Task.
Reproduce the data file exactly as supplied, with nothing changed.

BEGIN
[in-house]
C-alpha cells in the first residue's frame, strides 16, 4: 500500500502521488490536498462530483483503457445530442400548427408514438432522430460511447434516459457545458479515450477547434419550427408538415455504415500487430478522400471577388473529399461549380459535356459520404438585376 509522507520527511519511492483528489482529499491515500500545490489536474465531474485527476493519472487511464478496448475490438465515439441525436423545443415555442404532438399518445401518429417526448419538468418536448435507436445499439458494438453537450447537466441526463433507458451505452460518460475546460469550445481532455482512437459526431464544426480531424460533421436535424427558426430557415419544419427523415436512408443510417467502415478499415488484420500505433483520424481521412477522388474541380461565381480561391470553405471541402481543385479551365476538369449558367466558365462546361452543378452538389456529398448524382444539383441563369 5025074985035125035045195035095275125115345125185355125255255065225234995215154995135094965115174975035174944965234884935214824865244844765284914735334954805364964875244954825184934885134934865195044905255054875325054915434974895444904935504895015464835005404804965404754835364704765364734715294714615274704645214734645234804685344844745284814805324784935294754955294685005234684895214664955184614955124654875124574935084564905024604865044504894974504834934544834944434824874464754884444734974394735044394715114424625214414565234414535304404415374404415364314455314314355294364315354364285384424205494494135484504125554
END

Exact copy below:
[in-house]
C-alpha cells in the first residue's frame, strides 16, 4: 500500500502521488490536498462530483483503457445530442400548427408514438432522430460511447434516459457545458479515450477547434419550427408538415455504415500487430478522400471577388473529399461549380459535356459520404438585376 509522507520527511519511492483528489482529499491515500500545490489536474465531474485527476493519472487511464478496448475490438465515439441525436423545443415555442404532438399518445401518429417526448419538468418536448435507436445499439458494438453537450447537466441526463433507458451505452460518460475546460469550445481532455482512437459526431464544426480531424460533421436535424427558426430557415419544419427523415436512408443510417467502415478499415488484420500505433483520424481521412477522388474541380461565381480561391470553405471541402481543385479551365476538369449558367466558365462546361452543378452538389456529398448524382444539383441563369 5025074985035125035045195035095275125115345125185355125255255065225234995215154995135094965115174975035174944965234884935214824865244844765284914735334954805364964875244954825184934885134934865195044905255054875325054915434974895444904935504895015464835005404804965404754835364704765364734715294714615274704645214734645234804685344844745284814805324784935294754955294685005234684895214664955184614955124654875124574935084564905024604865044504894974504834934544834944434824874464754884444734974394735044394715114424625214414565234414535304404415374404415364314455314314355294364315354364285384424205494494135484504125554